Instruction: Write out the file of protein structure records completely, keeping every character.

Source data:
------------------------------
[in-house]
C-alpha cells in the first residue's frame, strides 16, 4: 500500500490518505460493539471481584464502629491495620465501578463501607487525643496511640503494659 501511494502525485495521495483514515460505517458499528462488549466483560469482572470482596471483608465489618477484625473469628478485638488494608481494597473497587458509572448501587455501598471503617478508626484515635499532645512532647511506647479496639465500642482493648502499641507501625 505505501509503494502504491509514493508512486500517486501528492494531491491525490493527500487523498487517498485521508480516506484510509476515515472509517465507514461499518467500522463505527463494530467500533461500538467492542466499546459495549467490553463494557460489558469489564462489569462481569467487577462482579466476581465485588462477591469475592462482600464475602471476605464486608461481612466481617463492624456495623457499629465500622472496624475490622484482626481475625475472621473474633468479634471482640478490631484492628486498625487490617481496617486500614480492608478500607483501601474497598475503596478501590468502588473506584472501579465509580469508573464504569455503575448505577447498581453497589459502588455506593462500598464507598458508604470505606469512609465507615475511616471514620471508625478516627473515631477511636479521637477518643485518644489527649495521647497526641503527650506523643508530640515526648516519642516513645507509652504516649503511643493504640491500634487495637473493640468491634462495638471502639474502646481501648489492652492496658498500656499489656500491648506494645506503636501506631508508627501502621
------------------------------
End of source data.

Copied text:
[in-house]
C-alpha cells in the first residue's frame, strides 16, 4: 500500500490518505460493539471481584464502629491495620465501578463501607487525643496511640503494659 501511494502525485495521495483514515460505517458499528462488549466483560469482572470482596471483608465489618477484625473469628478485638488494608481494597473497587458509572448501587455501598471503617478508626484515635499532645512532647511506647479496639465500642482493648502499641507501625 505505501509503494502504491509514493508512486500517486501528492494531491491525490493527500487523498487517498485521508480516506484510509476515515472509517465507514461499518467500522463505527463494530467500533461500538467492542466499546459495549467490553463494557460489558469489564462489569462481569467487577462482579466476581465485588462477591469475592462482600464475602471476605464486608461481612466481617463492624456495623457499629465500622472496624475490622484482626481475625475472621473474633468479634471482640478490631484492628486498625487490617481496617486500614480492608478500607483501601474497598475503596478501590468502588473506584472501579465509580469508573464504569455503575448505577447498581453497589459502588455506593462500598464507598458508604470505606469512609465507615475511616471514620471508625478516627473515631477511636479521637477518643485518644489527649495521647497526641503527650506523643508530640515526648516519642516513645507509652504516649503511643493504640491500634487495637473493640468491634462495638471502639474502646481501648489492652492496658498500656499489656500491648506494645506503636501506631508508627501502621